Most fund managers strive for better returns. GYC focuses instead on averting losses to outperform the market in the long-term.
The Great Financial Crisis of 2008 crippled investors with a fall of more than 50% in the markets. It wiped out savings, derailed many investment plans and resulted in years of financial devastation as people struggled to recuperate their assets. It was eight years before portfolios returned to where they had been in late 2007.
That crisis was the catalyst for us at GYC Financial Advisory to try and find out how to avert such huge losses in future. We knew that trying to forecast market conditions was not the answer. “Sell-side analysts and economists are rarely correct,” says Carl Chay, our Investment Specialist. “Economic reports are usually not forward-looking, and everybody also tries to keep their forecasts in line with everyone else’s, because if they’re too different, it can be a career risk.”
(The GYC Risk Matrix was featured in the cover story "Cap the Downside for Upside Gains" in the 25 July 2016 issue of The Edge.)
GYC's Investment Specialist Carl Chay (left) and our Deputy CEO, Aw Choon Hui (right).
We thus began developing an objective, rules-based framework that removes human sentiment from the investment process. Chay started by delving into the wealth of academic research on financial stress indicators that signalled market weakness and a potential crash ahead. “Many triggers for these stresses have been identified,” he says, “but some of these stresses can exist for many years without anything bad happening, so we had to fine-tune the data for when a downturn could happen.”
That data was submitted to rigorous analysis and testing until we finally created a model with four major components, each of which had over 20 inputs:
- Global Financial Conditions and Market Stress
- Market Bull/Bear Signals
- Financial Stress and Correlation
- Financial Conditions, Monetary Supply and Market Sentiment
We consolidated their output into a ‘traffic light’ system. Green means to stay invested. Amber is an intermediate signal. Red tells us to sell all our equities and hold cash until circumstances improve.
We call this system the Risk Matrix.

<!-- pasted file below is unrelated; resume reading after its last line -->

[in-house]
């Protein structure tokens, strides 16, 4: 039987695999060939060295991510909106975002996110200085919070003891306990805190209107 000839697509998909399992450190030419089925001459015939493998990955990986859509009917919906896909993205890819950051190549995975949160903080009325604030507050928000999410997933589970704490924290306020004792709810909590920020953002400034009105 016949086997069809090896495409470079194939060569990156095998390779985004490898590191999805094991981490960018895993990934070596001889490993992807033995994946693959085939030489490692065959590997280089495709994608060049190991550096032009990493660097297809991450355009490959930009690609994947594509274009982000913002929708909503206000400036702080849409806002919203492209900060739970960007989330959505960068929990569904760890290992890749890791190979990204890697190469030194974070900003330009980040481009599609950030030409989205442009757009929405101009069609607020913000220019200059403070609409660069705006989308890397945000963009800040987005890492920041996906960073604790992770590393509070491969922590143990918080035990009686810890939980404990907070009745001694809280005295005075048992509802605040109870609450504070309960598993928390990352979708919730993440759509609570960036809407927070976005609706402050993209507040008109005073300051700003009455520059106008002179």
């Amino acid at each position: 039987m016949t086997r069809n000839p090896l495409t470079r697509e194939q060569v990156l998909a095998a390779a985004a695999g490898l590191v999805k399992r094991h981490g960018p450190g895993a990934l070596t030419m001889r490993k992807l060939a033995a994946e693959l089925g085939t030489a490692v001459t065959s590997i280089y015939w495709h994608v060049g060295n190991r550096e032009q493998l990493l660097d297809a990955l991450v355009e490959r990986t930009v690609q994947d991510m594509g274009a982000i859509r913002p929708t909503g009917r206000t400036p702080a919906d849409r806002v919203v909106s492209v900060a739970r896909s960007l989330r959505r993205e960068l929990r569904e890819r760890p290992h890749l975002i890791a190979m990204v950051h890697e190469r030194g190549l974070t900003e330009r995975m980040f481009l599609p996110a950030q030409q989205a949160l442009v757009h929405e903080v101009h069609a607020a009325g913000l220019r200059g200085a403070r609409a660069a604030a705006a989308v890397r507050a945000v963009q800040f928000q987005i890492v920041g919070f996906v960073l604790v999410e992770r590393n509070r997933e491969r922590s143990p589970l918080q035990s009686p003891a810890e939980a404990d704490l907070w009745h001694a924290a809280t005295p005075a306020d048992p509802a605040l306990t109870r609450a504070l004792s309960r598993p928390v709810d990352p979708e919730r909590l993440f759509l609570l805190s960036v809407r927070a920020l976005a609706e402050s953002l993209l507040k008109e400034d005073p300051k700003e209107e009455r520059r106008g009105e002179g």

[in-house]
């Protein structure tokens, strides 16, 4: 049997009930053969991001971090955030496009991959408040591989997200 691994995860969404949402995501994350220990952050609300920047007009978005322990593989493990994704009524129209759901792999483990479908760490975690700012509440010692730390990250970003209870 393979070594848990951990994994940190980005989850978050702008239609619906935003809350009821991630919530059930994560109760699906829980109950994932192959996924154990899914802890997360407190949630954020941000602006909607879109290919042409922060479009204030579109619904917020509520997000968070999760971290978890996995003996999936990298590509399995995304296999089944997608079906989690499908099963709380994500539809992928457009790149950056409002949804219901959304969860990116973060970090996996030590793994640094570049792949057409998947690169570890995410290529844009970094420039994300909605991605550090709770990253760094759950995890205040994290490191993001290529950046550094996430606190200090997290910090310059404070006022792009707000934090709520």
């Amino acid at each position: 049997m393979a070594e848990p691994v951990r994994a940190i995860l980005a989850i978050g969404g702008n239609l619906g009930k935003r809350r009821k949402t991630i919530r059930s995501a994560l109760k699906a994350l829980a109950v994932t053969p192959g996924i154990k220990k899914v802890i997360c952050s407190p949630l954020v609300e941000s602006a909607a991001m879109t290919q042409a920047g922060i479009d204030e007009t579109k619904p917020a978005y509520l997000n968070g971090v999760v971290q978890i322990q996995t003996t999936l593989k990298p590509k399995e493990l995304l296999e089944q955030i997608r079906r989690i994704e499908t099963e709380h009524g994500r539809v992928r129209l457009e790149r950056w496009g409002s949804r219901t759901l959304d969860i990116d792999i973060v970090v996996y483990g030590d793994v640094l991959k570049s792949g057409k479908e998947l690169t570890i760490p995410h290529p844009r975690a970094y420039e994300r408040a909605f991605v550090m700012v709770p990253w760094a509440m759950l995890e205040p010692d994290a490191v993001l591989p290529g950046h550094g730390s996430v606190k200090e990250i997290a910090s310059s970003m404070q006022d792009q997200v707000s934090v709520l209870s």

The Risk Matrix’s goal is solely to warn us if a crash seems imminent. It does not attempt to time the market. “It doesn’t identify the market tops and bottoms,” says Chay. “What we wanted to do was ensure that we never have to go through the 40% to 50% loss of another GFC again, or even the 20% losses of a normal bear market. We also did not want our emotions to affect us when we had to make important asset allocation decisions, hence a model with accurate market information works perfectly for us, compared to watching financial news or reading financial analyst reports, which are inherently biased.”
But does the Risk Matrix work? The next step was to put it through its paces by back-testing it in historical simulations of past financial events. We tested how well a hypothetical investment of $100k would perform if it adhered to the Risk Matrix signals from 1981 to the present day.
The results exceeded our expectations. Not only did the Risk Matrix accurately inform us of the major financial crises of the past three decades, the resulting portfolio more than quadrupled in value against the MSCI World Index. Protected by our Risk Matrix, that $100k would have been transformed into over $3 million by the end of those 35 years – compared to the mere $675k if it had been invested using the standard buy-and-hold strategy. Volatility would have also fallen to 9.6% from 14.2%, with mean annualised returns at 10.2% instead of 5.5%.
Our Risk Matrix would have guided us safely through the Great Financial Crisis, Asian Financial Crisis, Black Monday, the dot-com bubble, the European crisis, and countless more periods of financial devastation. During the Great Financial Crisis, in particular, the Risk Matrix would have let us turn that $100k into $230k from end 2006 to 2015, compared to the $104k that a buy-and-hold investor would have ended up with: